Ex-BBC chief Roly Keating gives back £375k pay-off

Roly Keating: Returned �375,000 pay-off. Picture: PA
Roly Keating: Returned �375,000 pay-off. Picture: PA
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Former BBC executive Roly Keating returned a pay-off from the corporation after he found out the £375,000 payment had not been properly authorised.

• Roly Keating returned pay-off from £375,000 after learning sum had not been “fully and appropriately authorised”

• Keating reveals gesture is “matter of principle” in letter to former employer

Former BBC executive Roly Keating returned a pay-off from the corporation after he found out the £375,000 payment had not been properly authorised.

The ex-BBC2 controller was given the money after he had told BBC chiefs he was considering a new job as chief executive at the British Library, a post he now holds.

But after learning the decision to award the money was described as “seriously deficient” by the National Audit Office, he has returned the money.

Mr Keating wrote a letter to director-general Tony Hall and enclosed a cheque saying he wanted to give it back “as a matter of principle”.

His case was highlighted today in a report by the NAO into severance payments to senior staff.

In his letter Mr Keating, who worked for the BBC for 29 years, wrote: “You will understand that as a matter of principle I would never wish to benefit from a payment that could not be demonstrated to have been fully and appropriately authorised.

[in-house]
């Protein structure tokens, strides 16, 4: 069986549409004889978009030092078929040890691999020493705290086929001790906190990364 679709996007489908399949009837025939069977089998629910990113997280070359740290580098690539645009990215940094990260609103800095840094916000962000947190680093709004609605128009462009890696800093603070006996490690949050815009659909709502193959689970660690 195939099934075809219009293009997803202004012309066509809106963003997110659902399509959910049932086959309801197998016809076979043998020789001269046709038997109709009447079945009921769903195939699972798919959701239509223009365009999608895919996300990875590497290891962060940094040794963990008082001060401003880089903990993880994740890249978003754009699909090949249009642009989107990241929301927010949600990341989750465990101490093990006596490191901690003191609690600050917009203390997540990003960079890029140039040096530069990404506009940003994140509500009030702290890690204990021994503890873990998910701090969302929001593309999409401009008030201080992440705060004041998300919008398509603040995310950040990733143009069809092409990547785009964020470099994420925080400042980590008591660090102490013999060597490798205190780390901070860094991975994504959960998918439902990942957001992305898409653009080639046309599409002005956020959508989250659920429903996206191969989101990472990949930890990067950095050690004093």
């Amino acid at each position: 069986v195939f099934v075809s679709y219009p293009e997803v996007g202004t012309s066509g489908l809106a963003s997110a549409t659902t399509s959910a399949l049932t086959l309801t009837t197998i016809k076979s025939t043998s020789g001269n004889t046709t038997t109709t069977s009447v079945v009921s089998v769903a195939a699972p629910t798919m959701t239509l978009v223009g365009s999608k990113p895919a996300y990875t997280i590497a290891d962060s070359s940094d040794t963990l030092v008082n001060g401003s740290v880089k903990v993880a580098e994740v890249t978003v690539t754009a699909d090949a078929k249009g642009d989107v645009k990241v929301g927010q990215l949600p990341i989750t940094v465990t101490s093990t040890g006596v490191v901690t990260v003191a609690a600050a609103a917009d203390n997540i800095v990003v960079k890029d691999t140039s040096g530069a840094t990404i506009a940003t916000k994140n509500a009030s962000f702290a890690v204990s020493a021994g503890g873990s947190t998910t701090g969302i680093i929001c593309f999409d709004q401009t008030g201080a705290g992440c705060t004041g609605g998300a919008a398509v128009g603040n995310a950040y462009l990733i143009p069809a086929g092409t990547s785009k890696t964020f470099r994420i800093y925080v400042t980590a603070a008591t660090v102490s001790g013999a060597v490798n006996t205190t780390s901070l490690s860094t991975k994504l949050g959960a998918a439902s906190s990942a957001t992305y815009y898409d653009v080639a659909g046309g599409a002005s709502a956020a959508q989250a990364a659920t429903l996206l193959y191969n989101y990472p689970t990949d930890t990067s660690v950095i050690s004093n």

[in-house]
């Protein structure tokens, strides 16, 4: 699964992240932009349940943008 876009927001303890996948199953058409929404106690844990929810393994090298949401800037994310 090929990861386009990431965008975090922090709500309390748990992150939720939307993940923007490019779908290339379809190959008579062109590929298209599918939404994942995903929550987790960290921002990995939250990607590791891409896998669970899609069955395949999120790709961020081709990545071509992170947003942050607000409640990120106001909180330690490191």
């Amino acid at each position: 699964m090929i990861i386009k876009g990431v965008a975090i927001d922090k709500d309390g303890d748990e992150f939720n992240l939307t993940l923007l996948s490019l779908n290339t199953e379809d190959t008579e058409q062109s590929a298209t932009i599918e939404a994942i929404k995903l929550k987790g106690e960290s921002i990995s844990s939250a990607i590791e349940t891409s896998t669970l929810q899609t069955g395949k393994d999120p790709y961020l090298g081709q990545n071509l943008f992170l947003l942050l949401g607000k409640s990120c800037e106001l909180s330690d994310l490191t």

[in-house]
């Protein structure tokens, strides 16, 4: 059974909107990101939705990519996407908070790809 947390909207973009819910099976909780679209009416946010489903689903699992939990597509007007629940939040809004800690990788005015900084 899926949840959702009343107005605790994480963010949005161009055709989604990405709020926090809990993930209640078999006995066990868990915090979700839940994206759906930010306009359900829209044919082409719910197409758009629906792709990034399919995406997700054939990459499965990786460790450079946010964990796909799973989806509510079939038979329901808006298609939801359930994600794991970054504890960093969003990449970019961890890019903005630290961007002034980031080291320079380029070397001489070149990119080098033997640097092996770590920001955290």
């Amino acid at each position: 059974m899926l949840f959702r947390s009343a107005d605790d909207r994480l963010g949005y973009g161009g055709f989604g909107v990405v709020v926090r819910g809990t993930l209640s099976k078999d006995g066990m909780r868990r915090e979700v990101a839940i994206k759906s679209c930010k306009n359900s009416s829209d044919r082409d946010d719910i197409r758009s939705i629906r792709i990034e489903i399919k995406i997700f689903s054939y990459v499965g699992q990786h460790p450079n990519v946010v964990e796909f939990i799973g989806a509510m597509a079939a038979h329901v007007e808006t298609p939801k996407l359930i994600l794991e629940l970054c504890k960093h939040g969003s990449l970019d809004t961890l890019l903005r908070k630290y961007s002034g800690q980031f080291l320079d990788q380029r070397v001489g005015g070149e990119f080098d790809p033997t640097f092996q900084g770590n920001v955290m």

“I therefore enclose with this letter a cheque payable to the BBC, amounting to the full sum I received as severance payment after tax was deducted by the BBC at source.”

He was given the money even though his post was not being made redundant. He was awarded a “termination payment” of £250,000 and six months’ pay in lieu of notice of £125,000.

Mr Keating’s new role at the library has a salary of £150,000.

The BBC agreed to pay the money “on the grounds that it believed the individual would not otherwise have accepted the job offer, which had a lower salary”, according to today’s report.

A “compromise agreement” was signed by Mr Keating and the BBC and a finance case was prepared for the payment which stated that the deal had been agreed by the then-director general Mark Thompson and BBC human resources director Lucy Adams.

But according to the NAO report, both executives “now accept that there was no such agreement and that the finance case is wrong on this point”.

In his letter Mr Keating said of the compromise agreement: “I entered into and signed this agreement in the belief that the BBC had proposed it in good faith and for good reasons, and that it had been properly sanctioned and authorised.”

Although Mr Keating was not named in the report, he said he wished his letter be made public because he would be identifiable.

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